One of the most frequent questions we hear at the Beverly Hills Hernia Center is whether there is a way for patients to practice active hernia prevention. The answer is: absolutely, yes!
Of course, there a number of risk factors, such as one’s gender and risk factors inherited genetically from family members that patients have no control over. However, once we understand our risk and the likely symptoms of a hernia, there are a number of ways we can lower the chances of a sudden and painful flare-up. Indeed, teaching patients how to prevent a hernia is one of the main focuses of our work here at Beverly Hills Hernia Center.
As the only M.D. in the Western United States whose practice focuses chiefly on how to prevent hernia flare-ups as well as treating them once they happen, Dr. Shirin Towfigh wants everyone who is concerned about this issue to know there are many steps that can be taken to prevent hernias. As a top surgeon and an expert on minimally invasive hernia surgery, she nevertheless believes strongly that the best way to treat hernias is through conservative means that prevent them from becoming an issue in the first place.
The Five Pillars of Hernia Prevention
· Don’t gain weight. Your goal should be the ideal weight for your height, with a body mass index of no more than 25 on a BMI calculator. We know this is much easier said than done for a great many of us, but the closer to our ideal weight we are, the better off we’ll be. While talking about a hernia diet might sound a bit silly, preventing the pain and discomfort of a hernia is actually a pretty good motivator for weight loss – and keeping our weight down is good for all aspects of our health.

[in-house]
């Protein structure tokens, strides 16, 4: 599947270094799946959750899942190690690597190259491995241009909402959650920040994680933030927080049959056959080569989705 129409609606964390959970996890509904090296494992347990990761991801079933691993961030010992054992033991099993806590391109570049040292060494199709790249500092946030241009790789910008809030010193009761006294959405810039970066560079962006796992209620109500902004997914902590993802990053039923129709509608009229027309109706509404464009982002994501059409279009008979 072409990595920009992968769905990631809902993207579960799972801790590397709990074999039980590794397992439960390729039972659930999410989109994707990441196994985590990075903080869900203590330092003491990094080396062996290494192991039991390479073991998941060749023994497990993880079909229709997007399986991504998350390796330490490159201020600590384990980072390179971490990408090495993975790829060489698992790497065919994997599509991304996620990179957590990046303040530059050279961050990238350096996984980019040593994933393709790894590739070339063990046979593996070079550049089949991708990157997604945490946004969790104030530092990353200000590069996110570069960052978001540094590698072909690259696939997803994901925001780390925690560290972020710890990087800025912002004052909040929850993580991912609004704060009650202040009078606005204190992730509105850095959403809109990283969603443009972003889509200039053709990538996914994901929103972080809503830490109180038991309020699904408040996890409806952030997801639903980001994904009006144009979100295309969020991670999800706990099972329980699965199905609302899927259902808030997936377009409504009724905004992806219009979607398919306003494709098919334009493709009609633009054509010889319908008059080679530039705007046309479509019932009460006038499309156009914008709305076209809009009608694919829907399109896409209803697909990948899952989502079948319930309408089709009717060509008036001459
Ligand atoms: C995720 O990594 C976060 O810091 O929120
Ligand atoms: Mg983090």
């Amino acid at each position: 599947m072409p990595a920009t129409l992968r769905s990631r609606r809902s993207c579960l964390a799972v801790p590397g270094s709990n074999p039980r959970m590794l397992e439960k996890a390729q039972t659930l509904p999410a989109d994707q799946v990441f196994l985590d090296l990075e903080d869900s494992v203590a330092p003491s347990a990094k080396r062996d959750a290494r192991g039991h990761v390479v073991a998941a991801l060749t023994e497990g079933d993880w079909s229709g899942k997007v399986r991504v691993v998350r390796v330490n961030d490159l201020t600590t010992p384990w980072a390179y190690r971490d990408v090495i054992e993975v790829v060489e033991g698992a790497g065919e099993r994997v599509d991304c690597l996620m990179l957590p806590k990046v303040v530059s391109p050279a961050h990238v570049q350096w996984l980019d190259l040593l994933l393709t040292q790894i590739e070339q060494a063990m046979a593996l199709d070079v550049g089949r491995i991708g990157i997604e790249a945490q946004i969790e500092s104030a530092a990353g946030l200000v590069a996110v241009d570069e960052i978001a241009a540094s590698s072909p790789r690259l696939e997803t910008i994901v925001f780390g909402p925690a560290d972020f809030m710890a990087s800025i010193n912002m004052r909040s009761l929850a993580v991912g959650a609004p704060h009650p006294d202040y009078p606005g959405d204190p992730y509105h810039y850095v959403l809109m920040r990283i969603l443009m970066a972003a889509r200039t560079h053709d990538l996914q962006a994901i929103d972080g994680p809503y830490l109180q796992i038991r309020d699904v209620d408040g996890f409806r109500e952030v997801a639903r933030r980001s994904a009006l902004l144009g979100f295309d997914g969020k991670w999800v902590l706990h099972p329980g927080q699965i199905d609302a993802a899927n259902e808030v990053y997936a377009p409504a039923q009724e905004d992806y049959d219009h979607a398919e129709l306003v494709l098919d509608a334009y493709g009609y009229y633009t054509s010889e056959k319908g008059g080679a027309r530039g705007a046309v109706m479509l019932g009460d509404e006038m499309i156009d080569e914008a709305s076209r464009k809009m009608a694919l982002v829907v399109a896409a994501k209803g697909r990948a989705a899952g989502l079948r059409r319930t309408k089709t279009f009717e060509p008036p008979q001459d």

· Stay fit and exercise. In particular, core abdominal strengthening is key. In some of our patients, hernia bulges have been reduced and symptoms of pain have resolved simply through an exercise regimen. If you just had an abdominal or pelvis surgery or even a hernia surgery, make sure you begin exercise early. We recommend gym-type exercise as early as 2-4 weeks after surgery, depending on the type of treatment; some patients can start even earlier.
· Eat a diet that prevents constipation. Straining during a bowel movement can very often directly lead to a hernia flare-up. Moreover, high fiber diets that prevent constipation are also generally healthy and tend to foster weight loss. Whole grains, fresh fruit and vegetables, and even fiber supplements such as Metamucil are all excellent choices. Also, don’t forget to drink plenty of water. This becomes even more important following hernia surgery. It is important to give yourself the opportunity to heal and allow the hernia repair mesh to work.
· If you are coughing due to a cold or allergy, treat that cough aggressively – it can lead to a nasty hernia flare-up. If you absolutely have to cough, engage your abdominal muscles and tuck in the pelvis before you cough—this will reduce abdominal pressure, and may decrease the chance of hernia formation. If your coughing is related to smoking, take all steps necessary to quit! Nicotine-free e-cigs are a great alternative.
· Men should treat any symptoms related to an enlarged prostate. Just as straining while defecating can lead to hernias, so can straining for urination.